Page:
The 1950s Sports: Topics in the News

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The 1950s Sports: Topics in the News



In 1947, Jackie Robinson (1919–1972) became the first African American to play major league baseball in the twentieth century. Other black players followed, with their numbers slowly increasing during the 1950s. Yet most rosters remained predominantly white and some were completely segregated. In mid-July 1959, the Boston Red Sox became the final major league club to employ a black ballplayer by bringing to the majors infielder Pumpsie Green (1933–). Despite the slow pace of integration, quite a few of baseball's rising stars were black. Among them were Willie Mays, Henry "Hank" Aaron, Frank Robinson, Ernie Banks, Minnie Minoso, Don Newcombe, and Jim Gilliam. Had they been born a couple of decades earlier, all would have missed playing in the major leagues solely because of the color of their skin.

The American League (AL) New York Yankees were the kings of baseball in the 1950s. Their skipper throughout the decade was Casey Stengel (1890–1975), a former National League (NL) outfielder who during the 1930s and 1940s managed the lowly Brooklyn Dodgers and Boston Braves. Given his track record, his elevation to the Yankees stewardship in 1949 was surprising. However, Stengel brilliantly platooned his players and juggled his line ups. During the next twelve seasons, he won ten pennants and seven world championships.

After the 1951 season, Joe DiMaggio (1914–1999), the Bronx Bombers' legendary centerfielder, retired. He promptly was replaced by another all-time Yankee great, Mickey Mantle (1931–1995). In 1956, Mantle won the Triple Crown, leading the AL in batting average (.353), runs-batted-in (130), and home runs (52). Between 1949 and 1953, the Yankees won an astonishing five straight World Series. They won again in 1956 and 1958, and lost in 1955 (to the Brooklyn Dodgers) and 1957 (to the Milwaukee Braves). Only twice during the decade, in 1954 and 1959, did they not play in the Series. Of all Yankees World Series contests throughout the decade, easily the most memorable was Game Five of the '56 series. Don Larsen (1929–), an otherwise average pitcher who finished his career with a losing record, pitched a perfect game. Larsen faced the minimum twenty-seven batters and retired every one of them.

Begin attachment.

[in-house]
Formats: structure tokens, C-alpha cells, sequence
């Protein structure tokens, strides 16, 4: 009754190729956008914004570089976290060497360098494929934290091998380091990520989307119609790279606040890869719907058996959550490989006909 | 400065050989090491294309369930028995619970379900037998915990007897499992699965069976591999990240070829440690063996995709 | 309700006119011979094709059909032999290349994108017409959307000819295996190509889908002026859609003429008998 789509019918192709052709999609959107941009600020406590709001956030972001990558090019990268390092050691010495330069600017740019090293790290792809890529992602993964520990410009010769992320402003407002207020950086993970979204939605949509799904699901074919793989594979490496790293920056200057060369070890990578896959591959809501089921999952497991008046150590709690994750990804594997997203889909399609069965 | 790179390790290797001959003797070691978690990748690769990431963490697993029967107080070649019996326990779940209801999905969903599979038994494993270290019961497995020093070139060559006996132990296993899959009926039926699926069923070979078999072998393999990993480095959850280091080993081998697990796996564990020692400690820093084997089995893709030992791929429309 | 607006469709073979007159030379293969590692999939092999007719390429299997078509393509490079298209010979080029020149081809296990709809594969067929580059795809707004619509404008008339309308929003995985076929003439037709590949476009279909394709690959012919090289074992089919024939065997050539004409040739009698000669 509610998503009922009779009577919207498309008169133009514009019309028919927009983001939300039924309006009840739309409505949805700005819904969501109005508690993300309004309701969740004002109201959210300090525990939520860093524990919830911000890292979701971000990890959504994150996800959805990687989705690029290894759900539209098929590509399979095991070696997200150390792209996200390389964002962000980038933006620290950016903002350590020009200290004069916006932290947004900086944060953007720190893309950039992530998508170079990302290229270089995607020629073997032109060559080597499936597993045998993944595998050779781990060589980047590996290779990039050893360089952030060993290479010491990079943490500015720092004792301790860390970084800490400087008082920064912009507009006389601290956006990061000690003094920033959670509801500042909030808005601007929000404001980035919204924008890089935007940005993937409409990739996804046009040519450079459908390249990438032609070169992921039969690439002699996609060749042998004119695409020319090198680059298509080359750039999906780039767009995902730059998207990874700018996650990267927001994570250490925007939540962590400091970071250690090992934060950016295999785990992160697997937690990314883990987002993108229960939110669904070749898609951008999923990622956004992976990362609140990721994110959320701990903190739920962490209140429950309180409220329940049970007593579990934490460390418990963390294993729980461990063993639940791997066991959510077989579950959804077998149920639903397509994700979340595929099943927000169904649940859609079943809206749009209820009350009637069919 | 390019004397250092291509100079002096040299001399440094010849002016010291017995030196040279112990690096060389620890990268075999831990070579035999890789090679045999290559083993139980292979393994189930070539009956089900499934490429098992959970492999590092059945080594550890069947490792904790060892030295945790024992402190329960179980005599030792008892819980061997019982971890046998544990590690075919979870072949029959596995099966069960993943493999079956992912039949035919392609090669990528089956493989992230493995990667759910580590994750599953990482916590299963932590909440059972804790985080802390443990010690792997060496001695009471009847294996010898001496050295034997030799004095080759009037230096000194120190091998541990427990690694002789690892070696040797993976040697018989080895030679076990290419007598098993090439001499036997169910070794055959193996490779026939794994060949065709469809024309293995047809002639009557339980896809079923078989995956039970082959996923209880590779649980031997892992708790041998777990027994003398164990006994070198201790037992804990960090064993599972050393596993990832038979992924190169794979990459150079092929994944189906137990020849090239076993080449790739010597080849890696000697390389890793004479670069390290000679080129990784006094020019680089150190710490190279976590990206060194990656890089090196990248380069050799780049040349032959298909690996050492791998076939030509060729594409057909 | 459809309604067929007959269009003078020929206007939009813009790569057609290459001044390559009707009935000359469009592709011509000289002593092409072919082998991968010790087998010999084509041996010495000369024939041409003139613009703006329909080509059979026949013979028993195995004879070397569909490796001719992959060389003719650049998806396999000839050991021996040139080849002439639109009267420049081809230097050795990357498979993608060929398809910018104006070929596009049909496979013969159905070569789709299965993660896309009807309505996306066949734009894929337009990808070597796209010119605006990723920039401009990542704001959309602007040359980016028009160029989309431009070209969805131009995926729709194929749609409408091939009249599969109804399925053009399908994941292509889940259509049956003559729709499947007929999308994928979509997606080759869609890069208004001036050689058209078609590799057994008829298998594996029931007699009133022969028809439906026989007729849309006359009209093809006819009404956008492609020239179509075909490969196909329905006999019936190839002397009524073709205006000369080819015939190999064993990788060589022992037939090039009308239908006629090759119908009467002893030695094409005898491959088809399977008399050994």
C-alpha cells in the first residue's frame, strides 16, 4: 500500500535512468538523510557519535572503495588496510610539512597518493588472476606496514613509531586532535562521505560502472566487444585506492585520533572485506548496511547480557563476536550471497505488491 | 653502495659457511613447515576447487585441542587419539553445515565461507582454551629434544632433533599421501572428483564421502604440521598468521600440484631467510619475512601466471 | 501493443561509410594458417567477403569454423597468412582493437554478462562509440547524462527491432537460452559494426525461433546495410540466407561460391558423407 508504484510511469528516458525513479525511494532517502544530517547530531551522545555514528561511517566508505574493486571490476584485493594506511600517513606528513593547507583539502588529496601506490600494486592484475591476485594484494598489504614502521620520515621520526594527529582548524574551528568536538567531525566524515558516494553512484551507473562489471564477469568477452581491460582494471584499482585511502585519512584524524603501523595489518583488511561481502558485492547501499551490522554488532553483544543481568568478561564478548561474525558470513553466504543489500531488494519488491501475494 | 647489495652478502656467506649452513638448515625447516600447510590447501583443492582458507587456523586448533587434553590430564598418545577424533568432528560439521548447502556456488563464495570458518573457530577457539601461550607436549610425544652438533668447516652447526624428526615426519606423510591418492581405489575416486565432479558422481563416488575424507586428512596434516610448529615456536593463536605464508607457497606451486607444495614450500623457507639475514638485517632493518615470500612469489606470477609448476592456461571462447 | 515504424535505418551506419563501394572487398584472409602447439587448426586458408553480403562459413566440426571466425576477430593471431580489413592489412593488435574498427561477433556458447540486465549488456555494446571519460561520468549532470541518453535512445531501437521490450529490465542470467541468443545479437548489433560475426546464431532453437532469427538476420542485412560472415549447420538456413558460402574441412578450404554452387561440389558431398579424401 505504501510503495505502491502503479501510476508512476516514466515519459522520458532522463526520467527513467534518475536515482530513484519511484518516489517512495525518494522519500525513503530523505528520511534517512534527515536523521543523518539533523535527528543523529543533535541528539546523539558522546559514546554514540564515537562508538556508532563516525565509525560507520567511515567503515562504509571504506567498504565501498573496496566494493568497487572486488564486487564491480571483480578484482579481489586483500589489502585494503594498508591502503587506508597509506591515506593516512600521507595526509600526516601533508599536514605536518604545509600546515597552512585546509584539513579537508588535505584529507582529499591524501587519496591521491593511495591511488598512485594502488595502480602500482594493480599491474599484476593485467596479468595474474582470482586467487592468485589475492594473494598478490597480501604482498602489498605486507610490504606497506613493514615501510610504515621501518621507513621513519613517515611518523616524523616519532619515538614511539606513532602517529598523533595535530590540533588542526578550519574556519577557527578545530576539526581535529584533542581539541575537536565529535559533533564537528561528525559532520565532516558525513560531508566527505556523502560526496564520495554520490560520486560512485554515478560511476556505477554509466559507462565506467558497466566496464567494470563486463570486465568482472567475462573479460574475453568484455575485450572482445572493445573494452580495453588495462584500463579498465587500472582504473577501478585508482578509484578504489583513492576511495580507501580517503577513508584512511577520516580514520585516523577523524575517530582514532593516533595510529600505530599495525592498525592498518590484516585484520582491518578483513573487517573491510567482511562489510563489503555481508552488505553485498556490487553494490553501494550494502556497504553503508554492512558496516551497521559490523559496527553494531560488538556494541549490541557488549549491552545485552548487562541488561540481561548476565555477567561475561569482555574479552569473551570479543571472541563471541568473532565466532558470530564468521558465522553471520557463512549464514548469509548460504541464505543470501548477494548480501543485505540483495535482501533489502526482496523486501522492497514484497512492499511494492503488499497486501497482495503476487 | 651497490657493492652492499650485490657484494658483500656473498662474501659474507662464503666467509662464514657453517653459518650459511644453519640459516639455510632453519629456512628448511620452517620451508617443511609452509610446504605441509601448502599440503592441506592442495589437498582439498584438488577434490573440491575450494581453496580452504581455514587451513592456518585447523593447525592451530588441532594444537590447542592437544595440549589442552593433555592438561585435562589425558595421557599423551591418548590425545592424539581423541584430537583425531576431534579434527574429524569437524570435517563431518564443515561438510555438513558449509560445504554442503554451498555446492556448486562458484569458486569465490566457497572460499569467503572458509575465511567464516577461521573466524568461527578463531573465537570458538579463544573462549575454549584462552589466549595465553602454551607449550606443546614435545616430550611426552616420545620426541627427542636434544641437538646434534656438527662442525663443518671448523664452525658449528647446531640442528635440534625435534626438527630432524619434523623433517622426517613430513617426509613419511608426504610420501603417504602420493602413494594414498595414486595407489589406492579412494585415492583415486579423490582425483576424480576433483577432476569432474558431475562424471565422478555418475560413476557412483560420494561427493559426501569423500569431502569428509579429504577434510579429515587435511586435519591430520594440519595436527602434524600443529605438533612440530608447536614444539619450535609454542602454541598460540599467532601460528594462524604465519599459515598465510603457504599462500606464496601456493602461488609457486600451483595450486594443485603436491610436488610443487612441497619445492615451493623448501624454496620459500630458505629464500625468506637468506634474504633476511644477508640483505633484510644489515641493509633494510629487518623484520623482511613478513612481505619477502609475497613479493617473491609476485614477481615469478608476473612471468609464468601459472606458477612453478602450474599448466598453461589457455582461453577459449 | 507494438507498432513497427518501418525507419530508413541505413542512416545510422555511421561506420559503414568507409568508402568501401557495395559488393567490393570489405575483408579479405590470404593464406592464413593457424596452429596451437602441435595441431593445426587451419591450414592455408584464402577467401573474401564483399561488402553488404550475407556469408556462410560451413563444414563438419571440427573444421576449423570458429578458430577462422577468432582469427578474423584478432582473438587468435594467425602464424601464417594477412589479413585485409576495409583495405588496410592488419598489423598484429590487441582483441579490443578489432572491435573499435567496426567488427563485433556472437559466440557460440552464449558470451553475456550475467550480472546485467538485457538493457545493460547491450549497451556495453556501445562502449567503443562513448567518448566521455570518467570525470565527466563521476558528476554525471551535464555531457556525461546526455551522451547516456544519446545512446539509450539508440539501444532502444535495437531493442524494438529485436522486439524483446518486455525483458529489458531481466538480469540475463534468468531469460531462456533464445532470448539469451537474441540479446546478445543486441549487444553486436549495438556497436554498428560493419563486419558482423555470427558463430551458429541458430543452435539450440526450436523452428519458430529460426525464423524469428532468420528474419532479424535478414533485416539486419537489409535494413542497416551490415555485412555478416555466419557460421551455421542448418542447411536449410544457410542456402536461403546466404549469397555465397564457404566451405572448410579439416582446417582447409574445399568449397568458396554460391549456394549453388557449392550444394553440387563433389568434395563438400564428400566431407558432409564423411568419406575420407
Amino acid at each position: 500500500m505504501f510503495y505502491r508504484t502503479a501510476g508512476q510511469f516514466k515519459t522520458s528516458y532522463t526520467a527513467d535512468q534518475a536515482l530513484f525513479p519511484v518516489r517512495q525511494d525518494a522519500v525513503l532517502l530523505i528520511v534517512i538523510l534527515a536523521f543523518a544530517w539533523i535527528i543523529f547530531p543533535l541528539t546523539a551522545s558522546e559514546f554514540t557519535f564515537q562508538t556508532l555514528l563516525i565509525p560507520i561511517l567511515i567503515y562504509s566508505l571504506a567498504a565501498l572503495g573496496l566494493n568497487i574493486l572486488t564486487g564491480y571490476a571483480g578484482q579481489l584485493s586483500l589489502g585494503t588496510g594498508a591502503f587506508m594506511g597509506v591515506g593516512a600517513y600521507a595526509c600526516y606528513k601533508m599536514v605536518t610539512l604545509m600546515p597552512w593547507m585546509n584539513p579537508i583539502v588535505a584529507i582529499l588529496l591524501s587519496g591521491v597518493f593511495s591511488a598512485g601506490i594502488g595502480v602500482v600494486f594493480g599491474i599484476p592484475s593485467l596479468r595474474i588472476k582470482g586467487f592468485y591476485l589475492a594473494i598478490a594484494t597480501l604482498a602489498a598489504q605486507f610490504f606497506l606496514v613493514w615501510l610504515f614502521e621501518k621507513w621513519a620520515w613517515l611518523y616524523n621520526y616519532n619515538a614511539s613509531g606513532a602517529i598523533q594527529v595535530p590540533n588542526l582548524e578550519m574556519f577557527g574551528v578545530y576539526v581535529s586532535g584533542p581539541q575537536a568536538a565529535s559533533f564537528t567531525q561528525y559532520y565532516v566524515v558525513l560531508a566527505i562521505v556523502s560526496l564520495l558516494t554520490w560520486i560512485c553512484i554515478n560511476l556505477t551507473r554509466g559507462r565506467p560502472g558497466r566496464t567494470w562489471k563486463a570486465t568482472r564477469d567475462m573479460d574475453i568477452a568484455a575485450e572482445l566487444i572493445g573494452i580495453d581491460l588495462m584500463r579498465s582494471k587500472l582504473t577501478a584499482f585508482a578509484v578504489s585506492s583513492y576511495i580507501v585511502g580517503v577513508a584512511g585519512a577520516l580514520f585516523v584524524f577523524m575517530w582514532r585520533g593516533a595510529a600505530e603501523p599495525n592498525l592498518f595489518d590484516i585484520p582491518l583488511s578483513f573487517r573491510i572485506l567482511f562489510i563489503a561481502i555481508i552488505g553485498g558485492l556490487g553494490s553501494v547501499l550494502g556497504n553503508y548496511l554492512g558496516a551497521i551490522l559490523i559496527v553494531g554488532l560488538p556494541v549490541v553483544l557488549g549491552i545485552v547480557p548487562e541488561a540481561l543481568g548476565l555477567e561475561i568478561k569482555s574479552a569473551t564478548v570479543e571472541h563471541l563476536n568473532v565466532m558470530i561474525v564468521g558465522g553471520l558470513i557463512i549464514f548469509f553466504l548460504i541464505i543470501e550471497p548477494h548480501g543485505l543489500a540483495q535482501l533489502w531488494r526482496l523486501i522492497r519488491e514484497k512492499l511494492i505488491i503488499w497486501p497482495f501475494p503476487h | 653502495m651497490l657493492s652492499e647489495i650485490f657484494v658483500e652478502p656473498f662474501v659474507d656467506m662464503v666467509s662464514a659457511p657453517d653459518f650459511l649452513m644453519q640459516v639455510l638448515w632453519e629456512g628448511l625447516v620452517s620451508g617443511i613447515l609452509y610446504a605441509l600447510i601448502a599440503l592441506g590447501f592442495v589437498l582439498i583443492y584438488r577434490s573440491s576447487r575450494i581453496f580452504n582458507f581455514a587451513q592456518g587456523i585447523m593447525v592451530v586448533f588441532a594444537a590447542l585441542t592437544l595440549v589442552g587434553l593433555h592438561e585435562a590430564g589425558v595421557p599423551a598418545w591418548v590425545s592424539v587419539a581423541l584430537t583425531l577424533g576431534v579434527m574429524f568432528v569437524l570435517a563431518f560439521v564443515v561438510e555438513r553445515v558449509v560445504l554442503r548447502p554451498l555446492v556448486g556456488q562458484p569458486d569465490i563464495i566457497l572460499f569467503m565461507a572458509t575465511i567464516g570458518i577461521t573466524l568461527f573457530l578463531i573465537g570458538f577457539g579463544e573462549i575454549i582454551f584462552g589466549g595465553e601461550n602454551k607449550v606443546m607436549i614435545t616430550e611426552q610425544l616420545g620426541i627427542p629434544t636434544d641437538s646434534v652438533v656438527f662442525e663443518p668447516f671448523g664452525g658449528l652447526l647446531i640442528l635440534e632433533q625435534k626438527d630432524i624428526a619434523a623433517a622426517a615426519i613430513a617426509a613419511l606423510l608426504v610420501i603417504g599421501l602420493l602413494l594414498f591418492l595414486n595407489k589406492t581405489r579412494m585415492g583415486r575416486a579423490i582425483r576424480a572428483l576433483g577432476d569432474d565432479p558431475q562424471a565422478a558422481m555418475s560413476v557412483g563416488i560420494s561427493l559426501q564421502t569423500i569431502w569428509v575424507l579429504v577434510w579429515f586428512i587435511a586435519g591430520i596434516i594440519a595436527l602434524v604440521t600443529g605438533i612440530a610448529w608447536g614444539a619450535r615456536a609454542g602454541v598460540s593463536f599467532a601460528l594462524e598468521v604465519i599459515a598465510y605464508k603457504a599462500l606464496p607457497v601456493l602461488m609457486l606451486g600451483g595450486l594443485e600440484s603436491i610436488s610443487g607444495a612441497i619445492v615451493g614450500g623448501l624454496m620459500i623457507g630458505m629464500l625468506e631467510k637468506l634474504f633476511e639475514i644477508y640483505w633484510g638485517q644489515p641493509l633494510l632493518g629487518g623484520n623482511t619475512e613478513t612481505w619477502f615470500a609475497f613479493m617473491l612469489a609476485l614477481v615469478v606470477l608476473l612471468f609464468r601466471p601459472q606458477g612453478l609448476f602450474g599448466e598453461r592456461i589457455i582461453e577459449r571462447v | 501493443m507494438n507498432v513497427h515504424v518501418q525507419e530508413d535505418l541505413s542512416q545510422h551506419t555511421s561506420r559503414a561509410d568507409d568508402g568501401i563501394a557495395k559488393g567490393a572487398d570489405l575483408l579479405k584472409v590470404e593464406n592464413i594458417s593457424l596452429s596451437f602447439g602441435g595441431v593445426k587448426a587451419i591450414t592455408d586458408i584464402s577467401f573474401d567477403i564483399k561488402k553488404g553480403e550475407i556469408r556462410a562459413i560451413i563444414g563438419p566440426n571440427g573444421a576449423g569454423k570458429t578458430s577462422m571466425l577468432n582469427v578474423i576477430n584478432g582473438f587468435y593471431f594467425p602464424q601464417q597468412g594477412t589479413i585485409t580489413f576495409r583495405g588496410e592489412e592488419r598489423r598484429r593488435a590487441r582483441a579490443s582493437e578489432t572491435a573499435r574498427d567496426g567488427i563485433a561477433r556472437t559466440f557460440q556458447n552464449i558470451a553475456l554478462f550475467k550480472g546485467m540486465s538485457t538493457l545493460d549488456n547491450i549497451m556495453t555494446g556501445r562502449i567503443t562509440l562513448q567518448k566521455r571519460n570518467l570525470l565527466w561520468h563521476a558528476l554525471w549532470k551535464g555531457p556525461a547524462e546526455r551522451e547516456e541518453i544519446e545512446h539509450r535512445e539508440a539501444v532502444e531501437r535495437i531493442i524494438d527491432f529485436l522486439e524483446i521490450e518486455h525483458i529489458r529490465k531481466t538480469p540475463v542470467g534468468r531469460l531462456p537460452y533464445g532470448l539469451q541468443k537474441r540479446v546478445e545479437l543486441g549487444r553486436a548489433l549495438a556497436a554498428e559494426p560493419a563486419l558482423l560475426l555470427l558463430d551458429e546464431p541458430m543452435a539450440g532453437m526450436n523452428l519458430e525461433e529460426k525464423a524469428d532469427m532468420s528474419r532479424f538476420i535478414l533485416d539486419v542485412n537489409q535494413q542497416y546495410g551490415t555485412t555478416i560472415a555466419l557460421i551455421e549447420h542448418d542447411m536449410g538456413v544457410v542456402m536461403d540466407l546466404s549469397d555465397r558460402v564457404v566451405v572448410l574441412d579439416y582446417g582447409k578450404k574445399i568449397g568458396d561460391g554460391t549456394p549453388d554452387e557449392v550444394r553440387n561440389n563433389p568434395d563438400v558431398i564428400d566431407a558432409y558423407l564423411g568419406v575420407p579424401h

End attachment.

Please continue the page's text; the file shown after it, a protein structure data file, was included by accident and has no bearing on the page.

The Yankees were not the only New York team to find success during the 1950s. In fact, the late 1940s through mid-1950s was a golden era for all New York baseball fans. The New York Giants played in the World

Series in 1951 and 1954, while the Brooklyn Dodgers did so in 1947, 1949, 1952, 1953, 1955, and 1956. In each of their series, the Dodgers opposed the mighty Yankees. Each year, they were defeated by their uptown rivals, leading Brooklyn loyalists to chant a phrase that came to symbolize their frustration: "Wait 'til next year." "Next year" finally arrived in 1955, when the Dodgers (who fondly were known as "Dem Bums") beat the Yankees in a seven-game series. In the deciding contest, pitcher Johnny Podres (1932–) quieted the Yankees' bats, shutting them out 2 to 0. It was the lone world championship won by the Dodgers while the franchise was located in Brooklyn.

Major League Baseball World Series

YearWinning TeamLosing Team
1950New York Yankees (AL) 4Philadelphia Phillies (NL) 0
1951New York Yankees (AL) 4New York Giants (NL) 2
1952New York Yankees (AL) 4Brooklyn Dodgers (NL) 3
1953New York Yankees (AL) 4Brooklyn Dodgers (NL) 2
1954New York Giants (NL) 4Cleveland Indians (AL) 0
1955Brooklyn Dodgers (NL) 4New York Yankees (AL) 3
1956New York Yankees (AL) 4Brooklyn Dodgers (NL) 3
1957Milwaukee Braves (NL) 4New York Yankees (AL) 3
1958New York Yankees (AL) 4Milwaukee Braves (NL) 3
1959Los Angeles Dodgers (NL) 4Chicago White Sox (AL) 2

Meanwhile, Giants rooters savored two memorable baseball moments. In 1951 their team tied the Dodgers for first place with a frantic late-season surge. Each finished with a 96 and 58 record. In the final game of a best-of-three playoff, the Giants' Bobby Thomson (1923–) smacked a dramatic ninth-inning home run off the Dodgers' Ralph Branca (1926–) to hand his team the pennant. The hit, one of the most celebrated in baseball history, came to be known as the "Shot Heard 'Round the World." While the Giants fell four games to two to the Yankees in the 1951 World Series, they came back three years later to sweep the Cleveland Indians, who during the regular season had won a then-record 111 games. The defining moment of that series came in Game One. With the score knotted at 2 to 2 in the eighth inning, two Indians reached base. Up came Vic Wertz (1925–1983), whose first-inning triple had given the Indians a 2 to 0 lead. Wertz smashed a fly ball that, had the game been played in Cleveland, would have been a home run. Instead, it was nothing more than a 425-foot out, as Giants centerfielder Willie Mays (1931–) raced back and made a dramatic, over-the-shoulder catch. Mays's catch is arguably the most famous in World Series history. A three-run ninth-inning home run by pinch hitter Dusty Rhodes (1927–) won the game for the Giants. (Throughout the decade, New York sports fans relished debating which team sported the best centerfielder: Mays, Mantle, or the Dodgers' Duke Snider [1926–)].)